Forget Uber, Waymo and Tesla. The next big name in self-driving vehicles could be the Pentagon.
With more than half the casualties in combat zones attributed to military personnel delivering food, fuel and other logistics, the stakes are high for the military to develop artificial intelligence (AI) systems that remove people from the equation.
Enter the self-drive vehicle.
"We're going to have self-driving vehicles in theatre for the army before we'll have self-driving cars on the streets," Mr Michael Griffin, undersecretary of defence for research and engineering, told Congress this month at a hearing on Capitol Hill.
"But the core technologies will be the same."
Technology and auto companies including Alphabet's Waymo unit and General Motors are racing to develop autonomous vehicles to deploy in ride-hailing fleets. Alphabet is the parent company of Google.
Uber Technologies has introduced experimental self-driving trucks to the United States highways in some locations.
But most companies have encountered significant hurdles, highlighted by the death of a pedestrian who was struck by an autonomous Uber test sport utility vehicle in March this year.
Beyond the technical challenges, civilian self-driving developers must navigate a still-evolving legal and regulatory environment.
The military's autonomous vehicles will not roam regulation-free just because they may be headed towards battlefields, according to Ms Karlyn Stanley, a researcher and lawyer at the Rand Corporation.
"The regulatory structure here in the US and the countries where the US may be sending troops are very different," she said. "How autonomous vehicles are going to be regulated - in terms of safety, cybersecurity, privacy and liability - those are going to be critical issues the Pentagon will have to address as well."
The Pentagon has a long history of support that helped to develop or refine key technologies that become widespread later, including space flight and the Internet.
The Defense Advanced Research Projects Agency, which Mr Griffin oversees, has been funding research into self-driving cars for years and sponsored its first competition for the vehicles in 2004.
"The military is very eager to learn and build on what has been done commercially as opposed to try to reinvent and do it themselves," said Ms Stanley.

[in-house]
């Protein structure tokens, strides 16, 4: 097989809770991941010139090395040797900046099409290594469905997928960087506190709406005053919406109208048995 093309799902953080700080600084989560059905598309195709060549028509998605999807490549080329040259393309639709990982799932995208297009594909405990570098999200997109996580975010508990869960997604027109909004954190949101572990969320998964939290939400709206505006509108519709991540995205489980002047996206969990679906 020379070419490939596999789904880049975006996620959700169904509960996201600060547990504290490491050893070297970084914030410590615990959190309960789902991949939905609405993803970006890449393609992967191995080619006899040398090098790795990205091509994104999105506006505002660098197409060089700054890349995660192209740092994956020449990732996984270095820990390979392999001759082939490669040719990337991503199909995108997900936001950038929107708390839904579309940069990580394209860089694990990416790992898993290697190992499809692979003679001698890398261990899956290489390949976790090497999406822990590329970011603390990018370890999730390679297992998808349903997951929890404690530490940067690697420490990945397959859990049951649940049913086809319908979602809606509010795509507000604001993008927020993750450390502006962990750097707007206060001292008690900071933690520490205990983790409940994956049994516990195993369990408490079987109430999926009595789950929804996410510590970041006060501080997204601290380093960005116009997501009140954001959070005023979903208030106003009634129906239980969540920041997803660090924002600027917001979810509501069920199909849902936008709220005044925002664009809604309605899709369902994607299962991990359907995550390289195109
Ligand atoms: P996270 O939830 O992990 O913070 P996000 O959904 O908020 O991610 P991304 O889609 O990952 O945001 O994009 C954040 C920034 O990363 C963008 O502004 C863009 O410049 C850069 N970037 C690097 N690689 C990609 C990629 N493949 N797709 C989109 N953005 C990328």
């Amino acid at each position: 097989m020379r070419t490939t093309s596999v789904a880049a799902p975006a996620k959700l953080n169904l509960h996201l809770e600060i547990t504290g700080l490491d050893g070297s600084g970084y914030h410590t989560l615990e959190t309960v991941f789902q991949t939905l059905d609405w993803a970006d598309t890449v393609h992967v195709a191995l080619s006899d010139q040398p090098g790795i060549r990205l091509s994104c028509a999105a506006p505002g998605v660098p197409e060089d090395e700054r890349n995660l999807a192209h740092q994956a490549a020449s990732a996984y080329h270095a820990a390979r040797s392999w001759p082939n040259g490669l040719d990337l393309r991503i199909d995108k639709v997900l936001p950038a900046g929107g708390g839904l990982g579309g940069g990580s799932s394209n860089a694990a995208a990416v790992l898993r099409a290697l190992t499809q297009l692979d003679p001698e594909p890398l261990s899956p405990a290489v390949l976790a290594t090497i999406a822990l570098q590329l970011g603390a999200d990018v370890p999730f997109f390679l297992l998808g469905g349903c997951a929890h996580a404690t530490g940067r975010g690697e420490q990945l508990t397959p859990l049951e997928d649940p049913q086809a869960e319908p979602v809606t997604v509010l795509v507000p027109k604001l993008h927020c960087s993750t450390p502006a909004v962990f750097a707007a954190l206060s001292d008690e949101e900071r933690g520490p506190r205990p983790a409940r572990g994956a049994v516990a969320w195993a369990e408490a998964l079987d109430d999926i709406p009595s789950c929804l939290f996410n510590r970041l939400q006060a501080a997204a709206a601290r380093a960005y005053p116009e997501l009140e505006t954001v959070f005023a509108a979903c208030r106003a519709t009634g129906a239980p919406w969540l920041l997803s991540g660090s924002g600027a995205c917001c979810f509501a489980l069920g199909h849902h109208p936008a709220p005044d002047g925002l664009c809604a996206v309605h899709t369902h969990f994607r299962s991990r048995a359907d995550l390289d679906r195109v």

With an annual budget of almost US$700 billion (S$933 billion), the Pentagon can afford to aggressively pursue autonomous vehicle technology well beyond fuel and food delivery trucks.
The army, for instance, is pushing forward with efforts to develop unmanned tanks and smarter vehicles for bomb disarmament, though many of those technologies will be remote-controlled, not autonomous.
Major Alan L. Stephens, an officer at the Mounted Requirements Division of the US Army Maneuver Center of Excellence in Georgia, said in December last year that the army wants to start testing light, fast remote-controlled tanks with the same firepower as the current 70-plus-ton manned M1 Abrams tank within the next five years.
Offshore, Lockheed Martin and Boeing - the largest and second-largest US contractors - are competing to develop technology for the next generation of large and extra-large US Navy unmanned underwater vehicles to incorporate artificial intelligence
But some are concerned about the implications of using technology to "increase lethality" - in the words of Secretary of Defence Jim Mattis. Mr Mattis visited Google headquarters last year to discuss with executives the best ways to use AI, cloud computing and cybersecurity for the Pentagon.
Last month, thousands of Google employees, including senior engineers, demanded an end to deals letting the military use the company's AI technology.
One concern - the potential development of autonomous weapons that make their own life-and-death targeting decisions.
In 2016, Mr Ash Carter, who was defence secretary under then US President Barack Obama, told a Silicon Valley audience that there will always be "a human being involved in decision-making" for the US.
Mr Charles Dunlap, a retired Air Force major general who is now a law professor at Duke University, said companies will come under "enormous pressure" as they sort out these issues and try to make sure their AI products for the military do not put people in danger.
"Self-driving vehicles for battlefield logistics resupply are obviously more benign than autonomous weaponry," Mr Dunlap said.
"But it would still be legally and ethically necessary to demonstrate that they can be used without excessive risk to civilians, who may be caught up in the fighting."